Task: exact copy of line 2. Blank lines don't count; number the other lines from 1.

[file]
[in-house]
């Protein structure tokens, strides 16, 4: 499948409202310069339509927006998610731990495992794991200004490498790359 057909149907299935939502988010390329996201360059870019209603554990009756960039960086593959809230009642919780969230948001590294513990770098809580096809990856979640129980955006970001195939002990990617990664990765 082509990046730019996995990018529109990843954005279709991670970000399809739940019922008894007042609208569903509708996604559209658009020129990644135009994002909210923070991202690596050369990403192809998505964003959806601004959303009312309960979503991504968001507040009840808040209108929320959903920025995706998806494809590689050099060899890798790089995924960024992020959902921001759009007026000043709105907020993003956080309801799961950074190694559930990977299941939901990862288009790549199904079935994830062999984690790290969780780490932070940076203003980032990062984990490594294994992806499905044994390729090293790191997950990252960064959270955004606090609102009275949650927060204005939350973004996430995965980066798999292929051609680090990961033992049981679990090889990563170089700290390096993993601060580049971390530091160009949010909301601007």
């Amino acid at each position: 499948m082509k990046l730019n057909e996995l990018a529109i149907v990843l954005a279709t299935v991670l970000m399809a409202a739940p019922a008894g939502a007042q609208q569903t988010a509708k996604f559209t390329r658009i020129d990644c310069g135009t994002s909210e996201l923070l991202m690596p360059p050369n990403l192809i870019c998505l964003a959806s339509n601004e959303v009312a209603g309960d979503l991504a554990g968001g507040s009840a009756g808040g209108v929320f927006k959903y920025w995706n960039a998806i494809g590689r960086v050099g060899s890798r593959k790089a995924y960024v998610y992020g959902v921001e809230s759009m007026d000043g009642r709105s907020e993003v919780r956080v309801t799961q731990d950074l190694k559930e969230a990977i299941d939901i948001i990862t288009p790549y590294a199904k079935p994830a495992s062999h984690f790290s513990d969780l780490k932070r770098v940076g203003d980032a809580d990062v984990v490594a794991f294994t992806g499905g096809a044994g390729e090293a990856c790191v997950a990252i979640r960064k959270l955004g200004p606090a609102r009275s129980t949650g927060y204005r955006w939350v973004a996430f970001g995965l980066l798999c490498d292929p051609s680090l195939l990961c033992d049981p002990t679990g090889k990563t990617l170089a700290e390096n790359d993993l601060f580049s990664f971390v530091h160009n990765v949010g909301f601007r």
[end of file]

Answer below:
């Protein structure tokens, strides 16, 4: 499948409202310069339509927006998610731990495992794991200004490498790359 057909149907299935939502988010390329996201360059870019209603554990009756960039960086593959809230009642919780969230948001590294513990770098809580096809990856979640129980955006970001195939002990990617990664990765 082509990046730019996995990018529109990843954005279709991670970000399809739940019922008894007042609208569903509708996604559209658009020129990644135009994002909210923070991202690596050369990403192809998505964003959806601004959303009312309960979503991504968001507040009840808040209108929320959903920025995706998806494809590689050099060899890798790089995924960024992020959902921001759009007026000043709105907020993003956080309801799961950074190694559930990977299941939901990862288009790549199904079935994830062999984690790290969780780490932070940076203003980032990062984990490594294994992806499905044994390729090293790191997950990252960064959270955004606090609102009275949650927060204005939350973004996430995965980066798999292929051609680090990961033992049981679990090889990563170089700290390096993993601060580049971390530091160009949010909301601007």